ssh-keygen && ssh-copy-id email@example.com
Generating public/private rsa key pair. Enter file in which to save the key (/home/user/.ssh/id_rsa): Enter passphrase (empty for no passphrase): Enter same passphrase again: Your identification has been saved in /home/user/.ssh/id_rsa. Your public key has been saved in /home/user/.ssh/id_rsa.pub. The key fingerprint is: SHA256:/WC5T4C5ba8+xvG6UPooA0yiKPbBrGanpwrMYGHCTh0 user@laptop The key's randomart image is: +---[RSA 3072]----+ | E | |. . . | |.= . | |= o . + . | |o+o+ S B | |O. +o *.= | |+oo .. +.+oo | |.+ + o =++. | |=o= o.o*=o | +----[SHA256]-----+ Number of key(s) added: 1 Now try logging into the machine, with: "ssh 'firstname.lastname@example.org'" and check to make sure that only the key(s) you wanted were added.On success you will see an RSA image printed to the prompt, and that 1 key has been "added" (transmitted) to the raspberry pi.
● ssh.service - OpenBSD Secure Shell server Loaded: loaded (/lib/systemd/system/ssh.service; enabled; vendor preset: enabled) Active: active (running) since Tue 2019-07-26 13:08:19 EDT; 22s ago Docs: man:sshd(8) man:sshd_config(5) Process: 4628 ExecStartPre=/usr/sbin/sshd -t (code=exited, status=0/SUCCESS) Main PID: 4629 (sshd) Tasks: 1 (limit: 860) Memory: 1.0M CGroup: /system.slice/ssh.service └─4629 /usr/sbin/sshd -D Jul 26 13:08:19 raspberrypi systemd: Starting OpenBSD Secure Shell server... Jul 26 13:08:19 raspberrypi sshd: Server listening on 0.0.0.0 port 22. Jul 26 13:08:19 raspberrypi sshd: Server listening on :: port 22. Jul 26 13:08:19 raspberrypi systemd: Started OpenBSD Secure Shell server.
Fixing the system timeRaspberry pis do not come with an onboard CR2032 battery, as would often be the case with modern motherboards for desktop and laptops. As a result, the Pi will not keep track of time inbetween boots. Each time the Pi boots, it by default attempts to synchronize the system time with available NTP servers. By default these appear to be:
These are shown as the defaults in the file
0.debian.pool.ntp.org 1.debian.pool.ntp.org 2.debian.pool.ntp.org 3.debian.pool.ntp.org
/etc/systemd/timesyncd.conf, which is managed by the system daemon tool. The nice thing about
timesyncdis that it saves the current time to disk each time it synchronizes with an NTP server, allowing systems like the Raspberry Pi to use a time prior to the most recent shutdown / power-loss of the system, ensuring time only every increases even if that time is slightly out-of-date before the daemon can connect to an NTP server. If you edit the
timesyncd.conffile, then you'll need to reload the systemd daemon and subsequently restart the timesync daemon before the modifications you've made take affect:
If all goes according to plan you should get something like the following as output of the last status command:
sudo su systemctl daemon-reload systemctl restart systemd-timesyncd systemctl status systemd-timesyncd
● systemd-timesyncd.service - Network Time Synchronization Loaded: loaded (/lib/systemd/system/systemd-timesyncd.service; disabled; vendor preset: enabled) Drop-In: /lib/systemd/system/systemd-timesyncd.service.d └─disable-with-time-daemon.conf Active: active (running) since Sat 2019-07-25 18:38:25 EDT; 2 days ago Docs: man:systemd-timesyncd.service(8) Main PID: 755 (systemd-timesyn) Status: "Synchronized to time server for the first time 126.96.36.199:123 (0.debian.pool.ntp.org)." Tasks: 2 (limit: 860) Memory: 1.0M CGroup: /system.slice/systemd-timesyncd.service └─755 /lib/systemd/systemd-timesyncd Jul 25 18:38:25 raspberrypi systemd: Starting Network Time Synchronization... Jul 25 18:38:25 raspberrypi systemd: Started Network Time Synchronization. Jul 26 12:13:43 raspberrypi systemd-timesyncd: Synchronized to time server for the first time 188.8.131.52:123 (0.debian.pool.ntp.org).In the above output we see the time on the system had been set to July 25th at around 18:00, but then the NTP server was contacted and the time was updated to by July 26th at around noon, the correct time.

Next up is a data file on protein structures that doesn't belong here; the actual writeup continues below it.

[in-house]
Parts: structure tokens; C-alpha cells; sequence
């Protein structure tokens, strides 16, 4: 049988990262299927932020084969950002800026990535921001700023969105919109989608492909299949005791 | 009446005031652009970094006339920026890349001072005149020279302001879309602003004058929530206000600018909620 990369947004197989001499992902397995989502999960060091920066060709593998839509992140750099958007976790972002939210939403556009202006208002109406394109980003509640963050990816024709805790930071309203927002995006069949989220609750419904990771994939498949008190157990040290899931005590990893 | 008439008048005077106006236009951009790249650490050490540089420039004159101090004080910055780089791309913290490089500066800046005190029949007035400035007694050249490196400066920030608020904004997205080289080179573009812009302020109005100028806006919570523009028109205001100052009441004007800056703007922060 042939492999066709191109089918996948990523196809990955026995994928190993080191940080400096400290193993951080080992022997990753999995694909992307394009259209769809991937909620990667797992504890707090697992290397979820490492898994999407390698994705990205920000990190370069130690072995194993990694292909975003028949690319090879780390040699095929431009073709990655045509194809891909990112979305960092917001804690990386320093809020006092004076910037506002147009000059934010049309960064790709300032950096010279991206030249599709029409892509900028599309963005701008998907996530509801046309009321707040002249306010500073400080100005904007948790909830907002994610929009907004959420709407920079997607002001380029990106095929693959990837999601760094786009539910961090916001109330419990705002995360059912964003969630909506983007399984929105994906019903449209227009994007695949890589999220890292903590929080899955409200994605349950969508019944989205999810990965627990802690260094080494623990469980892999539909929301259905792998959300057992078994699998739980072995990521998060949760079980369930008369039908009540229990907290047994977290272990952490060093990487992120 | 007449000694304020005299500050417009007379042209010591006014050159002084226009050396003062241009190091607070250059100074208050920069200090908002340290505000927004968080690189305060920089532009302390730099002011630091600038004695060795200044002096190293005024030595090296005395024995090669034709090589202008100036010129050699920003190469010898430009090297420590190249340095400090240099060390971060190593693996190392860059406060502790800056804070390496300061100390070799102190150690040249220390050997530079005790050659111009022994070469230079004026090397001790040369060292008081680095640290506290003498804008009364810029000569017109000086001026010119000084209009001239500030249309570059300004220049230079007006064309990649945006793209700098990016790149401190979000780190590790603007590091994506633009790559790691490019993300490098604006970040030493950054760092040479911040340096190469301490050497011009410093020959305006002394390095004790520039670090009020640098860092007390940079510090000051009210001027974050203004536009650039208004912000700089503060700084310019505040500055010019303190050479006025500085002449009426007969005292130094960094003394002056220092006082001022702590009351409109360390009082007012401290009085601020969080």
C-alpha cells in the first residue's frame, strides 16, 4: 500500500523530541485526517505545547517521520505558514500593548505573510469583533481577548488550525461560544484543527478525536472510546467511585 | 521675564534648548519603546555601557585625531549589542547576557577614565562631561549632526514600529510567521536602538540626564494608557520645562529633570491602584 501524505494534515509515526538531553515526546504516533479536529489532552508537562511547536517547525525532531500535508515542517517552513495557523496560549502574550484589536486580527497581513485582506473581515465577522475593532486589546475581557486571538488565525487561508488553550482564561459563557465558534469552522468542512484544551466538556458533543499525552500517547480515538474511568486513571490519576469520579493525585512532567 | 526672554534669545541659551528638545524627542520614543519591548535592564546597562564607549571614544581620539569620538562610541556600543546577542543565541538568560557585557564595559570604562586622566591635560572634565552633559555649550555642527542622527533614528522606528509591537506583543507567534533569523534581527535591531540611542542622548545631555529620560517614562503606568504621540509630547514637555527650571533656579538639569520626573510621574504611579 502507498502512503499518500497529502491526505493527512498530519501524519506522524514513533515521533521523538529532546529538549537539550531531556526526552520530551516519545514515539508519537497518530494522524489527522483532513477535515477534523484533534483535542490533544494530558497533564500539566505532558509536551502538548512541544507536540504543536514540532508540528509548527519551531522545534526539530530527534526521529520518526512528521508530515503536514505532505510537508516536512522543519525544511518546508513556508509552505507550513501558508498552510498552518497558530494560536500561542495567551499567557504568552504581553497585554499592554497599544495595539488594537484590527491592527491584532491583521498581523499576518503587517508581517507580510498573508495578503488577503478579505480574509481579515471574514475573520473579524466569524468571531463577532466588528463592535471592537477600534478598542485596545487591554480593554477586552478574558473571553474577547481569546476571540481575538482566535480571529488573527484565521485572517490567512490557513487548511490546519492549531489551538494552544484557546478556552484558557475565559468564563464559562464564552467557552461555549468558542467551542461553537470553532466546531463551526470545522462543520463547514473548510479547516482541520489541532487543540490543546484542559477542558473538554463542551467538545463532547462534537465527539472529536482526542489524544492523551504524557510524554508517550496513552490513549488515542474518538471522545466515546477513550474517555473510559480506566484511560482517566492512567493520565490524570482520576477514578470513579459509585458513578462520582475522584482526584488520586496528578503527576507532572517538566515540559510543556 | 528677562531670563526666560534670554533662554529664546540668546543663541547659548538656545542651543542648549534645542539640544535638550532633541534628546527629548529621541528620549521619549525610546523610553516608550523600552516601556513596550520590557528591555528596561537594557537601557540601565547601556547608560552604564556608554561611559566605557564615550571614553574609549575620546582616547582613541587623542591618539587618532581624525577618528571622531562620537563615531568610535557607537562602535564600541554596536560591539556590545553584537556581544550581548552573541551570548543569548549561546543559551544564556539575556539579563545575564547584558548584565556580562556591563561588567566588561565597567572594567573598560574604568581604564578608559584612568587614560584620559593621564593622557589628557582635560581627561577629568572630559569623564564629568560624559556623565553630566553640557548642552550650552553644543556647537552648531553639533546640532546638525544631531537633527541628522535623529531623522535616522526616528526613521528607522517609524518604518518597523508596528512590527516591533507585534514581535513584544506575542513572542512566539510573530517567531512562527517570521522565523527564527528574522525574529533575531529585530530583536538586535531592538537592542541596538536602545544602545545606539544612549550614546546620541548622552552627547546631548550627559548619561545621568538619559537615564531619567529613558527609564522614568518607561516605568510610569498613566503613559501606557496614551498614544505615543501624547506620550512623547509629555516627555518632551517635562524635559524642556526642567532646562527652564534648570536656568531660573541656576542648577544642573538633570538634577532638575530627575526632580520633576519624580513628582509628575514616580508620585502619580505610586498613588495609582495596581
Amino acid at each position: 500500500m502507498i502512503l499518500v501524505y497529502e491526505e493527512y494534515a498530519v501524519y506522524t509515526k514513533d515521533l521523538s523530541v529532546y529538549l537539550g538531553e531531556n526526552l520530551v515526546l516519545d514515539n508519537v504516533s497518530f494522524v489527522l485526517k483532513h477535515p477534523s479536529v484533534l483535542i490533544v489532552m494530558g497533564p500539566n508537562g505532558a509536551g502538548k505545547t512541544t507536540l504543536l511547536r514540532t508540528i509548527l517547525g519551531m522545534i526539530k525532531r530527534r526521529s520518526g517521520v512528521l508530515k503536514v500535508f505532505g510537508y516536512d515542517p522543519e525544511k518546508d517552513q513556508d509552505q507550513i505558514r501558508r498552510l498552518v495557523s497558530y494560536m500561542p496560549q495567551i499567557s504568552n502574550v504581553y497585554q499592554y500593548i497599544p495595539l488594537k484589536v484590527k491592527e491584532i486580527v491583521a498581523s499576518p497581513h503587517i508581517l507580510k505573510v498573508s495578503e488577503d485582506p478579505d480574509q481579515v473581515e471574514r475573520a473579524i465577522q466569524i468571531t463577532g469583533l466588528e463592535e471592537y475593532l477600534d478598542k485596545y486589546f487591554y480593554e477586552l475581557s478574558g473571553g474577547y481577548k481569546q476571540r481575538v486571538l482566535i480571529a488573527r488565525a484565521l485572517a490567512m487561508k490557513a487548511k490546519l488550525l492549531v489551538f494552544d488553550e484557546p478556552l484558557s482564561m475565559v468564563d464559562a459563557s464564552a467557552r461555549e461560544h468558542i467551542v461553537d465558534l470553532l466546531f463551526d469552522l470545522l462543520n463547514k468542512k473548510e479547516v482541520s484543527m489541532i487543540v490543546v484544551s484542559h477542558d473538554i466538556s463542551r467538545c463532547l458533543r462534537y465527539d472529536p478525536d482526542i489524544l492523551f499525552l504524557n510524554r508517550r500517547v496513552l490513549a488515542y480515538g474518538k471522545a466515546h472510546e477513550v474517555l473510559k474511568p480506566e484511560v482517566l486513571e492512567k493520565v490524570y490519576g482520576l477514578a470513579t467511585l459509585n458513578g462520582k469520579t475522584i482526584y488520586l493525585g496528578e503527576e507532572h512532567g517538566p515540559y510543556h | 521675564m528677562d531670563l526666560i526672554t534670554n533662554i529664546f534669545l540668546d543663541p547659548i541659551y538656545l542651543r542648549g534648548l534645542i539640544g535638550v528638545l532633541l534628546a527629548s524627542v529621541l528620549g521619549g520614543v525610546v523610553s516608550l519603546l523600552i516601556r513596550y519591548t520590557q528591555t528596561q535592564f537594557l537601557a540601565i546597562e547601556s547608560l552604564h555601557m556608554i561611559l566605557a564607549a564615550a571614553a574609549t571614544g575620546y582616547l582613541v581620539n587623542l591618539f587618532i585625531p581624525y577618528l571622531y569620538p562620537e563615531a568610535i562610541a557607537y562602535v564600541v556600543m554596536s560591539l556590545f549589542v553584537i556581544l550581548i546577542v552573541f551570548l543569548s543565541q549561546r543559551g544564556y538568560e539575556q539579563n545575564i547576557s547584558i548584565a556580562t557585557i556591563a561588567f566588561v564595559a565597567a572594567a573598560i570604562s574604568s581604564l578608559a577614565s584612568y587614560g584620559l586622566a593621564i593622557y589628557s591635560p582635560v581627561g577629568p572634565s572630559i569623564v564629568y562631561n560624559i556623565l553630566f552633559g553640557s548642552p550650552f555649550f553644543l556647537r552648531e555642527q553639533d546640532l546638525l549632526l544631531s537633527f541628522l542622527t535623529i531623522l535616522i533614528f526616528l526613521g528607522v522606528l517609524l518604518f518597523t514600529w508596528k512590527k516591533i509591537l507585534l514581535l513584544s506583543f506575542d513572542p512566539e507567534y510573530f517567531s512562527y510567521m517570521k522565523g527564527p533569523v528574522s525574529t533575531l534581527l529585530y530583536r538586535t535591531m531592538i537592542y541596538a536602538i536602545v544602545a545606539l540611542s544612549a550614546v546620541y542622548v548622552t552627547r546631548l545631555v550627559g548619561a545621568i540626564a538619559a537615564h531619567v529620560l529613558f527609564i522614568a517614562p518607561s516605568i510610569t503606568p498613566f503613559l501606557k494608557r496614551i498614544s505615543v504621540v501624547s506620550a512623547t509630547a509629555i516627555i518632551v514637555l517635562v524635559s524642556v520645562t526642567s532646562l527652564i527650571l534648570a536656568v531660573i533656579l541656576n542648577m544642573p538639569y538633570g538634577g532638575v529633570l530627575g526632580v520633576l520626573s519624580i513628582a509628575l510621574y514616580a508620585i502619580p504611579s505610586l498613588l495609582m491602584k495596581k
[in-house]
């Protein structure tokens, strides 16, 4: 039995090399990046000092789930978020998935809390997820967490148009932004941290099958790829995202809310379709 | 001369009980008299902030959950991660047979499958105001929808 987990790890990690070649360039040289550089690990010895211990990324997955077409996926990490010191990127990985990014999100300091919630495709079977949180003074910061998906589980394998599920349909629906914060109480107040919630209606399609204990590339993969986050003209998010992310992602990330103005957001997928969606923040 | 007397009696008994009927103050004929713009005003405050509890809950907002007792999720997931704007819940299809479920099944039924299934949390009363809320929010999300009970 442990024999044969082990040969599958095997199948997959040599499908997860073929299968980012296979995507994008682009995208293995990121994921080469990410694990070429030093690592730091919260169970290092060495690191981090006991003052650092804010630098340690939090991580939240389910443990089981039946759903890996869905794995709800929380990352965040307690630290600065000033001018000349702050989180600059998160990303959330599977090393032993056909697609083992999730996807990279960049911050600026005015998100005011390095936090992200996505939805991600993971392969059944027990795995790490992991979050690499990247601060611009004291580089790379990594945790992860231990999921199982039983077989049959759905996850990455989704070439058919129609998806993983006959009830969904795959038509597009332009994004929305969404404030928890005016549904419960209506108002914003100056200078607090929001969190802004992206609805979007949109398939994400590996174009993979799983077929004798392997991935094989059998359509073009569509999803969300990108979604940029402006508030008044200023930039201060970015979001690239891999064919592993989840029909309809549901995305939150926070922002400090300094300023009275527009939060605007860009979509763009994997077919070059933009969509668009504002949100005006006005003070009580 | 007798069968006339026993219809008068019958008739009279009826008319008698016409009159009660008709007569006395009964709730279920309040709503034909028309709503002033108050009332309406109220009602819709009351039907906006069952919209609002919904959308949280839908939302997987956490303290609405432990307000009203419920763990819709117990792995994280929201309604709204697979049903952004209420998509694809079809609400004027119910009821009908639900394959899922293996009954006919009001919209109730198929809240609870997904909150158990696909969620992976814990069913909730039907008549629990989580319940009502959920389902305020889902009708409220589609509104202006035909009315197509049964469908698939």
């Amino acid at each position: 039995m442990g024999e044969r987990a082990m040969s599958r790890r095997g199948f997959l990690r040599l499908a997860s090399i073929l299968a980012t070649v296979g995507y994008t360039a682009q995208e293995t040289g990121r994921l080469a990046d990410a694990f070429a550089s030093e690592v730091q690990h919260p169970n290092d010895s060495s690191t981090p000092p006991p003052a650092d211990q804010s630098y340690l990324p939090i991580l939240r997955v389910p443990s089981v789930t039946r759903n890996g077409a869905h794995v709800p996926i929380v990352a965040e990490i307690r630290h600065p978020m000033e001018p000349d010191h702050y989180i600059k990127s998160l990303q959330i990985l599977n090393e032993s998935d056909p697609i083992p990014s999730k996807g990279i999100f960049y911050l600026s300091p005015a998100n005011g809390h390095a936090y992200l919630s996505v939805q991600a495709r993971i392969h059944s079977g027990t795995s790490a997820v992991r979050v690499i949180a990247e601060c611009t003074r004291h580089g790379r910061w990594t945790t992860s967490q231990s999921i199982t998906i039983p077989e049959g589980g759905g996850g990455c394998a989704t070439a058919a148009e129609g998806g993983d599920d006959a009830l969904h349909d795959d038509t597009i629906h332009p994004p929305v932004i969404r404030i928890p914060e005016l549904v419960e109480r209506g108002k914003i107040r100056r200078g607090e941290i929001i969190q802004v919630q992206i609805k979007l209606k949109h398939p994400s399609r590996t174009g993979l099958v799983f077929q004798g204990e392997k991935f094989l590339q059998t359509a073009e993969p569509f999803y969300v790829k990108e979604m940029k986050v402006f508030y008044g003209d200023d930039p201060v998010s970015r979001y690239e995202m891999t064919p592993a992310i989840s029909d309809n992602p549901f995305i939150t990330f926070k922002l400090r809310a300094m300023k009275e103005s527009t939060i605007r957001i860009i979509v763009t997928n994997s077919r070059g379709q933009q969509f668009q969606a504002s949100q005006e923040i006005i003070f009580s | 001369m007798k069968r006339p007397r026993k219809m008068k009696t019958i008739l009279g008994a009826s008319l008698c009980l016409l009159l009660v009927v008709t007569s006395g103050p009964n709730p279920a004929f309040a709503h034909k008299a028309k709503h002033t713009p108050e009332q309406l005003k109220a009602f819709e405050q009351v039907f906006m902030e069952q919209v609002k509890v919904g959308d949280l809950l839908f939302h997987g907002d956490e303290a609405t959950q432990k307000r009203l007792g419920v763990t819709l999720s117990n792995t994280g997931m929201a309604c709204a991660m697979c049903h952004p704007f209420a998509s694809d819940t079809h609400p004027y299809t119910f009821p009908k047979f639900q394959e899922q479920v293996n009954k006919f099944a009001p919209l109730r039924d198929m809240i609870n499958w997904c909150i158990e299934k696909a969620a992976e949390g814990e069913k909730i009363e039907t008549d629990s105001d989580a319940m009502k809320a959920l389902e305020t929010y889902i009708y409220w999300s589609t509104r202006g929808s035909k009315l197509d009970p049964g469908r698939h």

Fixing out-of-date debian server release file
Having setup WiFi on a standard WPA network, and having run all the appropriate raspi-config
setup commands, I could now update the software on the Pi to the latest versions available
in the Raspbian repositories. To do so we use the debian-based tool
for managing software on the system. However, when I first tried
updating the system software, I had not yet managed to properly configure the time on my system.
In fact, a confluence of DNS issues on the WiFi network I was connected to along with
out-of-date software on the Pi was precluding me from being able
to update the software package list on my Pi.
Get:1 http://archive.raspberrypi.org/debian buster InRelease [25.1 kB] Get:2 http://raspbian.raspberrypi.org/raspbian buster InRelease [15.0 kB] Reading package lists... E: Release file for http://archive.raspberrypi.org/debian/dists/buster/InRelease is not valid yet (invalid for another 23d 22h 31min 29s). Updates for this repository will not be applied. E: Release file for http://raspbian.raspberrypi.org/raspbian/dists/buster/InRelease is not valid yet (invalid for another 23d 18h 45min 27s). Updates for this repository will not be applied.
The irony was not lost me. Perhaps some other network configuration might work though. What were my options? Well, (1) I could go find the USB-ethernet adaptor I seem to own for no apparent reason except for this exact moment. It's one of those little devices that looks like the following:
Unfortunately I didn't have a USB-OTG cable on me at the time, and dealing with getting ethernet over USB working seemed like a separate problem I didn't want to take on. Perhaps the default Raspbian software works out of the box on this? Go ahead and try, but I like my raspberry pis wireless, TYVM.
So I instead, (2) applied a quick fix which would get apt talking with the server by manually changing the time on the system.
sudo su timedatectl set-ntp False timedatectl set-time '2023-06-02 08:29:12' # "YYYY-MM-DD HH:MM:SS" format date